Hezbollah has struggled in recent months to contain the blowback from its involvement in the Syrian war, where the Iran-backed terror group’s forces have been critical in enabling the regime to erode years of opposition gains. In response to jihadist attacks on Hezbollah-dominated areas of Beirut, the group militarized their neighborhoods. In response to deepening sectarian tensions, it assisted the Lebanese army in putting down Lebanese Sunnis.
Hezbollah’s measures to prevent Sunni retaliation, however, have done nothing to prevent the other side of the Syrian war – the regime with which Hezbollah is allied – from also exporting the conflict into Lebanon. They Syrian military has more than once crossed the border and attacked Lebanese territory, eventually prompting Beirut to issue an explicit threat that it will respond to future cross-border attacks.
An attack this week is testing that commitment:
Lebanon’s President Michel Sleiman on Tuesday criticized Syria for a cross-border raid that he said targeted an ambulance in the east of the country, causing no injuries. Local officials said the attack was carried out on Monday night by Syrian war planes that fired at an area in the Arsal region of Lebanon, which has regularly been targeted by cross-border strikes. In a statement, Sleiman said “an ambulance was targeted by Syrian rockets” and called for humanitarian bodies to be protected from “conflict and hostilities”.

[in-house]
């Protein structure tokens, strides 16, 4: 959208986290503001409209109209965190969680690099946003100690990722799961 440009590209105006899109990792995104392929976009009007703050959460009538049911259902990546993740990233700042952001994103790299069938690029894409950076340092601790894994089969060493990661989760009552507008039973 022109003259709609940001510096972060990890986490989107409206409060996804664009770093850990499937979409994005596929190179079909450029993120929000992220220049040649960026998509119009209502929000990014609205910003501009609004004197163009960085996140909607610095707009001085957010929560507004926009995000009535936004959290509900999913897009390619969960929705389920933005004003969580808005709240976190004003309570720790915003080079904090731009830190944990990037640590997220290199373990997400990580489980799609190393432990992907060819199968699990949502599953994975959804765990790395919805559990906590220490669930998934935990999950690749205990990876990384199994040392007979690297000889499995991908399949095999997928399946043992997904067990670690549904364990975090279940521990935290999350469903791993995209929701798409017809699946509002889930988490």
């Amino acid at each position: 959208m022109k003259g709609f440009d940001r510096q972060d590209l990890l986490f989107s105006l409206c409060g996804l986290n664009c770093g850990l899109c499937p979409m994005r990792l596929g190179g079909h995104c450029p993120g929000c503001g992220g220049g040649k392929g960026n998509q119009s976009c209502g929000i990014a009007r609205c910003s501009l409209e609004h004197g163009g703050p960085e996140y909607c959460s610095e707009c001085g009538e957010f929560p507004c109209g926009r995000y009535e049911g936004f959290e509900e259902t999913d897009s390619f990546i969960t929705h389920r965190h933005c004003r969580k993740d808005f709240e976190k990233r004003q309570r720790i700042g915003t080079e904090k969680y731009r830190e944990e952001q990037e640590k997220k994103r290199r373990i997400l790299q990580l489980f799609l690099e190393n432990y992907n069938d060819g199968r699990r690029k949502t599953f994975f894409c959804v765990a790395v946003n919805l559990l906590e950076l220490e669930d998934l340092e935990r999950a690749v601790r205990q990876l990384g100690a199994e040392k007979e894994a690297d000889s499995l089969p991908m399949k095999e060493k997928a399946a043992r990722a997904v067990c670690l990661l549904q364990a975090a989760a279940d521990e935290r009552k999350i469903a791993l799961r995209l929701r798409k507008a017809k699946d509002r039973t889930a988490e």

Attacks on Lebanon by Hezbollah’s allies are particularly complicated for the group and its brand. For decades its leaders sought to describe Hezbollah as a Lebanese organization protecting Lebanese territory from attack.
While that was never a tenable claim – recent reports have confirmed that Iran trained tens of thousands of Hezbollah fighters – Syria’s attacks have badly undermined those claims. The damage has been compounded by a series of recent terrorism convictions, across multiple continents, in which Hezbollah operatives were linked to potential or actual attacks. Reviewing Washington Institute fellow Matthew Levitt’s book “Hezbollah” this week, Michael Totten described the effect on Hezbollah:
And yet Hezbollah is still often described, by itself and by its Western apologists, as an indigenous Lebanese “resistance” movement in a twilight struggle against the Jewish state. It is, in fact, a multinational terror operation with Iran as its funder and controller. “Hezbollah’s role in Iran’s shadow war . . . has cast the group as a dangerous terrorist network capable of operating everywhere from Europe to Africa and Asia and to the Americas,” Mr. Levitt writes.
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